I think if we see the Church for what it truly is, a group of people following Jesus together, then the Church can and should be accomplishing what you're saying here. If the people of God are following as we should I think we'd see people taking ownership to get together in different environments with different amounts of people for different purposes. We should be having real relationships with people that are hurting and don't know Jesus simply because we're human and we want them to experience real life now and forever. We should just want to know them better, love them, and at the right time and in the right way introduce them to Jesus. In addition, I think we should also see the people of God getting together with other followers to inspire, encourage, and equip each other to seriously follow Jesus in the context of our lives - to get together to pray for boldness and courage to truly follow Him in our sphere of influence and community. I think being the Church in this way is tough, especially in our current culture. I know I'm struggling with it.

Wow, great thought. I agree with some that the church is the church and is is God's idea. I believe that the church has been more effective in the past at doing exactly what you are talking about...

Is it possible that this is God's fresh breath growing the church in a new way? Stretching His people to new and exciting missions and approaches? I would love to see what becomes of this.

I think it's just a matter of looking at how the church functioned in the Bible. They didn't necessarily have pre-church, they just reached the people they knew.

Pre-church, to me, sounds like an institutionalized version of something church members should be doing organically. Outside of Sunday morning and Wednesday night, what are we doing? Aren't we supposed to be making friends, eating and drinking with the everyone?

Church meetings are for believers. The real ministry to the unbelievers should be happening before the unbeliever ever steps foot in a church. I think we miss that because we want to dump all the responsibility on pastors and professionals instead of taking responsibility ourselves.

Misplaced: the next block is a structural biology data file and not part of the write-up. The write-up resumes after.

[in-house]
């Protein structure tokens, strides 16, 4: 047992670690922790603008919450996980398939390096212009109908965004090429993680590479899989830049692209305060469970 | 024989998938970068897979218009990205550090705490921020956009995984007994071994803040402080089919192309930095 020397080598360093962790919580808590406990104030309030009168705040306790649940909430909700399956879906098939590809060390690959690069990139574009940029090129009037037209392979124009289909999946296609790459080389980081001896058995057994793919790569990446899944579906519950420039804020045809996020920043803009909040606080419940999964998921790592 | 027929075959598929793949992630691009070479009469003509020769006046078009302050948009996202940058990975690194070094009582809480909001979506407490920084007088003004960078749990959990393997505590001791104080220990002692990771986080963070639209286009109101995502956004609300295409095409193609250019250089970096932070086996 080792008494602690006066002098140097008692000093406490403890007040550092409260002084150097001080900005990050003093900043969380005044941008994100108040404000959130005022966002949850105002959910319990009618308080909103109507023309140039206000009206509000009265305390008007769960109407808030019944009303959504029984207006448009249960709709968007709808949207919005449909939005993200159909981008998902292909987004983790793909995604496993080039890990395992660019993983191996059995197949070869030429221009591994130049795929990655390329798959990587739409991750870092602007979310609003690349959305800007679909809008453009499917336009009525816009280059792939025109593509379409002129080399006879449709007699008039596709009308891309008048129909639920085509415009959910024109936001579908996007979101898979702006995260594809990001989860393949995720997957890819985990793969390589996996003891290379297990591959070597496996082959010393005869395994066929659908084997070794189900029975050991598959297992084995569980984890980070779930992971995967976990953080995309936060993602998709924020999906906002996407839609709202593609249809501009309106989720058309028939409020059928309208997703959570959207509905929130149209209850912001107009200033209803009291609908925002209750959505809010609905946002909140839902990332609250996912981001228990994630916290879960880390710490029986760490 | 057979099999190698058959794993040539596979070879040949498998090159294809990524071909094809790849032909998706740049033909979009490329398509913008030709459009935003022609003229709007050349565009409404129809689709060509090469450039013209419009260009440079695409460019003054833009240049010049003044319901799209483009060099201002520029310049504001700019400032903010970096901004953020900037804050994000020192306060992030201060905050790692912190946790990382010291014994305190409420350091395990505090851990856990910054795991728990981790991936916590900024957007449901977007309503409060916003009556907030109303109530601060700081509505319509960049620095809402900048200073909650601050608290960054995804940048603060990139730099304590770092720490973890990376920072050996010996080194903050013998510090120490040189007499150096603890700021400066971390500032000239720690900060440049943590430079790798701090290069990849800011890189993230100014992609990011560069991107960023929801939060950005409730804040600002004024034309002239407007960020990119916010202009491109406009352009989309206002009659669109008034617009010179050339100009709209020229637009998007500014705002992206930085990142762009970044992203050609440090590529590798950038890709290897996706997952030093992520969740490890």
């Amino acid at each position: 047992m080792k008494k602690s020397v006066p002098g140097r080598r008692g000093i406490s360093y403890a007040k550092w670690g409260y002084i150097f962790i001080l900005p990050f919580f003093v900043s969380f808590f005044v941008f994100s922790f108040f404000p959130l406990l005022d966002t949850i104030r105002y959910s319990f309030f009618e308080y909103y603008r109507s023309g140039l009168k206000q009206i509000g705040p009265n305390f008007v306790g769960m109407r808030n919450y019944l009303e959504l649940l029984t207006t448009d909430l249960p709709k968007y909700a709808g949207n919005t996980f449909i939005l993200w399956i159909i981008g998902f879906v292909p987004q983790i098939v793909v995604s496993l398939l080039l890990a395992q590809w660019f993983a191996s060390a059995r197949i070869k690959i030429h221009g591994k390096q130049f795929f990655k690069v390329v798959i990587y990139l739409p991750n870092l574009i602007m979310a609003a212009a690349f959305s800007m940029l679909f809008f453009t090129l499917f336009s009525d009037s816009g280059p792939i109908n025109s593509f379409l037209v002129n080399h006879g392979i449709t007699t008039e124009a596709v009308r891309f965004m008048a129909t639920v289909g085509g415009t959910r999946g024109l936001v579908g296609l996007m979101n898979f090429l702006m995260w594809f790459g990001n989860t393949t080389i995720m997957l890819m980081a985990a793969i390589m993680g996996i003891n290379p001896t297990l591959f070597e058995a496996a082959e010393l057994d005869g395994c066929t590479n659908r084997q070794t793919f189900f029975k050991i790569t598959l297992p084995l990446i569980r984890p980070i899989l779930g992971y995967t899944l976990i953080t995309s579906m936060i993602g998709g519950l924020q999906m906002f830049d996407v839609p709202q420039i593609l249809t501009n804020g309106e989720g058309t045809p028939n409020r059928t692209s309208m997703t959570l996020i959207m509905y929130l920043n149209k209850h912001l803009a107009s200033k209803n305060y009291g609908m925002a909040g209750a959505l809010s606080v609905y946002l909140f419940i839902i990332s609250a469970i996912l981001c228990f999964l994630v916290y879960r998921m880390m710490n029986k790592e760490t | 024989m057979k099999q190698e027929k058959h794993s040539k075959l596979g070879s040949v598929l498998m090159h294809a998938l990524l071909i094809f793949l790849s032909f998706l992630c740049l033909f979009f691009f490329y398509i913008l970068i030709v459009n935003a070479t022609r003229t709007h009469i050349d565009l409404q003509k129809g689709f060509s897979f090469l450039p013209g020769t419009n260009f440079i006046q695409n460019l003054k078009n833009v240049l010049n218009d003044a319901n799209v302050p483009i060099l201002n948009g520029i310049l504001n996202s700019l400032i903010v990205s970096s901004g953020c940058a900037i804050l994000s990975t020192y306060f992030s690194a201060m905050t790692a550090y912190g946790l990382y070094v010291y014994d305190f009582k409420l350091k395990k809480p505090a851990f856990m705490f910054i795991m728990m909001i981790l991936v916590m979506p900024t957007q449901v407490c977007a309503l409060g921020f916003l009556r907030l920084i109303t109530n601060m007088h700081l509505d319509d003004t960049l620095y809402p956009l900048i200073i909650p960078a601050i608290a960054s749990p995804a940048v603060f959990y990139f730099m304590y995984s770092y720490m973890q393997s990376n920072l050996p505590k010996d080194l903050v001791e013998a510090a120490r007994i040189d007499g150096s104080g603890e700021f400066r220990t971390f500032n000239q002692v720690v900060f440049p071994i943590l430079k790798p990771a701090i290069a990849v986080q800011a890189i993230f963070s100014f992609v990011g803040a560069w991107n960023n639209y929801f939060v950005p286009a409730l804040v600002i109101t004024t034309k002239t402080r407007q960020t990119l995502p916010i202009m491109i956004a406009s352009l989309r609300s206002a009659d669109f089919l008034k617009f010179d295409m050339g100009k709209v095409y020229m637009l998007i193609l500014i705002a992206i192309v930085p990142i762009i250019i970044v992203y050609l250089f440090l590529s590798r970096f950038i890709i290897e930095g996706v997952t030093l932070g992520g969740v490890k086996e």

So should there be pre-church? Absolutely, it's what we're supposed to be doing when we're not meeting with all our believer friends.

-Marshall Jones Jr.

Isn’t that what it was like pre-“church” as described in Acts? Early on in Acts when people gathered as a community regularly, caring for one another… selling possessions for each other… etc? Before organized religion got in the way?

I 100% love where this thought is going and think we also have to step into the conversation of what “community” actually means and looks like in this day and age. For me, perhaps the better question is... what COULD community look like if it focused on people and needs versus a motive driven by conversion. Sometimes, even though well intentioned, I think we mess up by putting the desire for someone to believe in front of recognizing who they are and being present with them where they are right now. They can tell the difference.

Love the idealized answer of "the church should be..." but that's just not reality.

And I don't know many people who are dying to have you "love on them" one-on-one over coffee. Yikes. It still need the power of community.

What if spiritual entrepreneurs were the missionaries of the future? Notice Paul didn't start churches on his first stops in cities throughout the Med world.

He connected with people first... then came back to appoint elders and officially start churches.

My brain has been spinning feverishly since Friday about this post. So much so I not-so-cleverly found some way to reference it in the message this weekend.

This is such an important discussion for the universal church to engage in. Thanks for getting our wheels spinning Ben...

One of the most brilliant examples of pre-church is a coffeehouse night that my friend Jumaine Jones started in Silver Spring, Maryland.

On the one night I visited, it was packed wall to wall with artists, poets, musicians, and spectators. It eventually led to the start of his church, The Bridge.

Pre-church...and post-church...the overlooked mission fields? Good call.

Refreshing to see this conversation. Mike O and Marshall J terrific comments. A word that comes to mind is "inclusive."

As I get older and less wise, I feel less attracted to propositional religious community (stage-centric, professional clergy-driven model) and more attracted to people who simply exhibit the behavior of the Jesus I read in the gospels. I'm guessing that pre-Christians are probably more attracted to this behavior, as well.

"i have amazing conversations with people when i have no spiritual agenda." (BA)

see, that's real faith. that's the spirit at work, not our religious agenda. reminds me of Brent Toderash's reversal of an old saying...

"live your faith, share your life."

This Pre-Church concept that you mention is similar to the Young Life model for reaching youth. They have a "club" which is a simple event with food, games, etc. They use club to invite youth and build relationships with them. Through club, they hope to introduce them to Christ and help them build a foundation. They like to partner with churches for the next step (plugging the youth in). But that is usually the hardest part. When I was a youth pastor it worked so well that we didn't do outreach. Young Life built the relationships in the community and we became the "plug-In" part of the equation.